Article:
Back in 1980, John Shea was a grad student at Penn, about to tackle writing his dissertation, when he happened to look something up in the dictionary: monstrance. He wasn’t sure how to spell the word that meant a vessel that holds the consecrated Host at Catholic Mass, so he searched for it in his wife’s 1970 edition of Webster’s New World Dictionary. Just by chance, he happened to notice the four entries directly proceeding it: monsignor, monsoon, mons pubis and monster. “I just thought, right there is a tale in miniature,” says Shea, “a story of temptation and passion.” It was the start of an obsession that he hasn’t been able to shake.
Shea crafted the set of consecutive words into the tale of a Catholic prelate who, while listening to a young girl’s confession, begins to dwell on impure thoughts about her body, is overcome with shame, and, the confession finished, is overwhelmed with relief that he hasn’t acted on his imaginings. It was a quirk, a whim — except that Shea is a man of words, and when he was finished, he realized he could write the same sorts of stories using other such strings. Over the next three and a half decades, while he worked for Penn as an editor and writer, he kept an eye out for promising sequences and interesting words. And he coined a name for the literary form he’d created: “Tales from Webster’s.” That’s also the title of a collection of his stories being published this month by Livingston Press. Kirkus Reviews called the book “an inspired and inspiring collection of dictionary-prompted flash fiction” and said Shea “does a masterful job fattening these strings of unconnected words into clever shorts.”
“It improves your vocabulary,” Shea says of his hobby turned oeuvre. “Some of the words I’ve learned by doing this are ‘weasand,’ ‘smilax,’ the obscure legal term ‘usufruct.’ … ”
Several of Shea’s creations have previously been published in literary magazines, including that of Penn’s Philomathean Society — his very first one in print, in 1982 — and Ampersand Review. At one point he sent several to the editors of the New Yorker and actually heard back, he says with some pride, via postcard: “Whoever it was — it wasn’t signed — made some comments about a Serbian author who had done something similar.”
And he’s tightened his own rules. Originally, Shea allowed himself five lines of text between adjacent words; now he limits that to 50 words. As constrained as the form may seem, the results are wide-ranging in theme and tone, from a press conference by a presidential spokesperson (from inescapable to inexplicable) to the nocturnal musings of a vampire (night life to nigrescent) to the keening of a mother at the funeral of her child (homestretch to homing pigeon). Shea insists he hasn’t ever cheated by skipping over a word in sequence, but adds that he does still use that 1970 edition: “It’s in a time zone. There’s no ‘tweet,’ no language from new technology. And it has some words that may have dropped out of usage.”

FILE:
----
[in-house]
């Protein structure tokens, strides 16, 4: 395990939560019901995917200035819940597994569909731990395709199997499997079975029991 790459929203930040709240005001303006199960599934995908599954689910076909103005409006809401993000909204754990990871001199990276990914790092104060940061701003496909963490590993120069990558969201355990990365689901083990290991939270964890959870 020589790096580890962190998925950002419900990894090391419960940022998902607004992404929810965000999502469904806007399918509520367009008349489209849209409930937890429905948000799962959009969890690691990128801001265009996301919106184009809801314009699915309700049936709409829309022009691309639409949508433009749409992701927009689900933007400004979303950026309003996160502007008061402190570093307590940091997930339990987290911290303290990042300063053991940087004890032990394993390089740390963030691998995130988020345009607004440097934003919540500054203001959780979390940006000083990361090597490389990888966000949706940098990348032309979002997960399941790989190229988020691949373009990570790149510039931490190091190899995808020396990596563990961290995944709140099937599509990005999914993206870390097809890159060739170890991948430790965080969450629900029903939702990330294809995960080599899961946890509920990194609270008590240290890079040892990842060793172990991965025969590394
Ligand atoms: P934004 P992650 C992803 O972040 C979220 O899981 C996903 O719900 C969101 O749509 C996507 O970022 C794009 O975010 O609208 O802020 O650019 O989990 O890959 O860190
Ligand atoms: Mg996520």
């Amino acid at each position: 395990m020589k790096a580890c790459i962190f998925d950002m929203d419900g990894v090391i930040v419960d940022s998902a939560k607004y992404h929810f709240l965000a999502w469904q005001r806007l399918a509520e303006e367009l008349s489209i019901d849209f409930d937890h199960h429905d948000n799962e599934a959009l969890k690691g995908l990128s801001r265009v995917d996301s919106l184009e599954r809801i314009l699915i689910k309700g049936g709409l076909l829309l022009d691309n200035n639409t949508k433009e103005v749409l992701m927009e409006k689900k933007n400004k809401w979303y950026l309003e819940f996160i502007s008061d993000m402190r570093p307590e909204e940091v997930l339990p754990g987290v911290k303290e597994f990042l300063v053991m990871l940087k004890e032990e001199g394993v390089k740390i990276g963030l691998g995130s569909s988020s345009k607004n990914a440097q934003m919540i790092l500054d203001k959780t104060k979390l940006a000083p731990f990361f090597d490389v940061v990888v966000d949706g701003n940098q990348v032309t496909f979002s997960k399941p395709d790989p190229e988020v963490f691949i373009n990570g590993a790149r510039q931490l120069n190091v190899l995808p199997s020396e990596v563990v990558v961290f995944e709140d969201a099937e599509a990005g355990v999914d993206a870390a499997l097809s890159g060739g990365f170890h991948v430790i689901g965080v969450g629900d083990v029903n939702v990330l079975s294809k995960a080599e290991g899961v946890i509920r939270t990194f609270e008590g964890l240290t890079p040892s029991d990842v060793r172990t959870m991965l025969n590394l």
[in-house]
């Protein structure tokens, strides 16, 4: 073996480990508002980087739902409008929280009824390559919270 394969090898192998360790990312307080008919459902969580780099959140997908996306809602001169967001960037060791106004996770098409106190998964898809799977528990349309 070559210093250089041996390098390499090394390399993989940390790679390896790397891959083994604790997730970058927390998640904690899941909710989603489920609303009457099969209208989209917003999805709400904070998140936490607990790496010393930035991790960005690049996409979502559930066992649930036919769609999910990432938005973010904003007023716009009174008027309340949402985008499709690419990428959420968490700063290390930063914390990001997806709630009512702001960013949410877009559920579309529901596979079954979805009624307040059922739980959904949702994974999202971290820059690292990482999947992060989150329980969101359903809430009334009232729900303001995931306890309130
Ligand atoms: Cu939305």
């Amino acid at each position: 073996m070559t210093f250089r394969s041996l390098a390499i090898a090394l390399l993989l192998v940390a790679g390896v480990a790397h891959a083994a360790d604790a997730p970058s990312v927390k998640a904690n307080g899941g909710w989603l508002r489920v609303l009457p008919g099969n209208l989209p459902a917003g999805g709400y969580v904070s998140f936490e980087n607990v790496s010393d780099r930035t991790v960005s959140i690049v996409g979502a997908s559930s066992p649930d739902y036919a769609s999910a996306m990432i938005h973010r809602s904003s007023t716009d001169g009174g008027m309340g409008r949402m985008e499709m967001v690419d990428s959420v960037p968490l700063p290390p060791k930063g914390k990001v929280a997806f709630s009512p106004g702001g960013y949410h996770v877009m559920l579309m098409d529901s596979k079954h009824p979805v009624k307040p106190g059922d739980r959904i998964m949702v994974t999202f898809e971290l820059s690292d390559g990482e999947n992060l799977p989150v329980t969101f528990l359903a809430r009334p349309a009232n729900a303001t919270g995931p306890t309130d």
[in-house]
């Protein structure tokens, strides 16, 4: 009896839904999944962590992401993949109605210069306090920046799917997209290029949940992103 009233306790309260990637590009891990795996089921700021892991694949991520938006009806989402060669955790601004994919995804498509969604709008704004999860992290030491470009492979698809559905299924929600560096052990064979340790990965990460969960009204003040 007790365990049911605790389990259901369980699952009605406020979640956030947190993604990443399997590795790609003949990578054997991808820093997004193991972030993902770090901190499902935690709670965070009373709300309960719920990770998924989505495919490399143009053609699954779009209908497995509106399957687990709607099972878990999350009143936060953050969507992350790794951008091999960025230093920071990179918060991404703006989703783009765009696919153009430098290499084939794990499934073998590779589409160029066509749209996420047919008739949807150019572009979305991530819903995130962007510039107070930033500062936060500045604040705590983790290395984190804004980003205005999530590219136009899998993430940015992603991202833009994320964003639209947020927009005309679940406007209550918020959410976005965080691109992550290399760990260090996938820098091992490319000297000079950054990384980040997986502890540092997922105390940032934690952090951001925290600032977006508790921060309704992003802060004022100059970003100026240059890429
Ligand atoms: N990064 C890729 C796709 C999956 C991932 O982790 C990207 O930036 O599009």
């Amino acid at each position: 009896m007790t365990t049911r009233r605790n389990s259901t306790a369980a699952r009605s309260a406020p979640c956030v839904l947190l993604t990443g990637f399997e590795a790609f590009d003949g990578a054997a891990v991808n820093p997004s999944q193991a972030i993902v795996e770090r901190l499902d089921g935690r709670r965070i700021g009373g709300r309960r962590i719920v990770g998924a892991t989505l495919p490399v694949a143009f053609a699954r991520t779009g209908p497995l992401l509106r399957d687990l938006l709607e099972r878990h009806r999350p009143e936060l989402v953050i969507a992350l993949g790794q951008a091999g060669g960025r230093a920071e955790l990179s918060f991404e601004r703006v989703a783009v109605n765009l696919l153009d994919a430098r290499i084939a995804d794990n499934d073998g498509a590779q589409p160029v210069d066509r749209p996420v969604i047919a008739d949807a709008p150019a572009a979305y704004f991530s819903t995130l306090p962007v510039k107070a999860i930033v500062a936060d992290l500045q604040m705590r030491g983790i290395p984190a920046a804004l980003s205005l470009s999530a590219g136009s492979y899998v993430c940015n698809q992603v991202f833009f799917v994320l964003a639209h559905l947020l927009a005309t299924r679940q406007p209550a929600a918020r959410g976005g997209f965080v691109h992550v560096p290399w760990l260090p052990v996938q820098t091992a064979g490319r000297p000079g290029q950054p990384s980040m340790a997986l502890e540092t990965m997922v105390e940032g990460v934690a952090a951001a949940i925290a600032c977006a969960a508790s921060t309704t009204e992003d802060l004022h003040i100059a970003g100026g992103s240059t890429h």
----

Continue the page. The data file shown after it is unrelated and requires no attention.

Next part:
Even within the genre, Shea invents new challenges. For one set of words, he crafted two different stories — one about three TV commentators doing NFL football analysis, and another using those same words to discuss war, pointing up the “satiric connection” between the two, um, sports. One of his favorites utilizes a string of 85 words, compiled into “the autobiography of the world’s favorite CEO.”
Late last year, Shea submitted a set of more than 70 of his tales to the Tartt First Fiction Award contest, run annually by the University of West Alabama’s Livingston Press. He won, and his prize is the publication of his book this month. It’s not his first award for writing. As a Penn grad student, he snagged prizes in both playwriting and poetry. His story “The Real World” was awarded an honorable mention by Writer’s Digest magazine and was subsequently published in Columbia Magazine and performed by the Interact Theater Company. And a short story he wrote, set in Colonial Philadelphia, won second prize in the Philadelphia City Paper’s fiction contest. He has also published work in publications as diverse as Partisan Review and Alfred Hitchcock’s Mystery Magazine.
Shea’s recent retirement from Penn should leave him with even more time to explore his chosen genre. He admits that so far as he knows, he’s the only writer to be working in the “Tales From Webster” format so far. But he’s not alone in having fun pushing the limits of language and imposing what he calls “aesthetic restraints” on his work. “People do crazy things,” he says, mentioning a grad student at Penn who crafts exceedingly long palindromes and a Frenchman who wrote a novel that never used the letter “e.” “The English translation never used the letter ‘e,’ either,” he notes in wonderment. Most people, I mention, find the act of writing hard enough without such metaphysical fetters. “Well, it’s not like being on a chain gang,” Shea points out. “And when they do work, you get inspired and want to do another one.”
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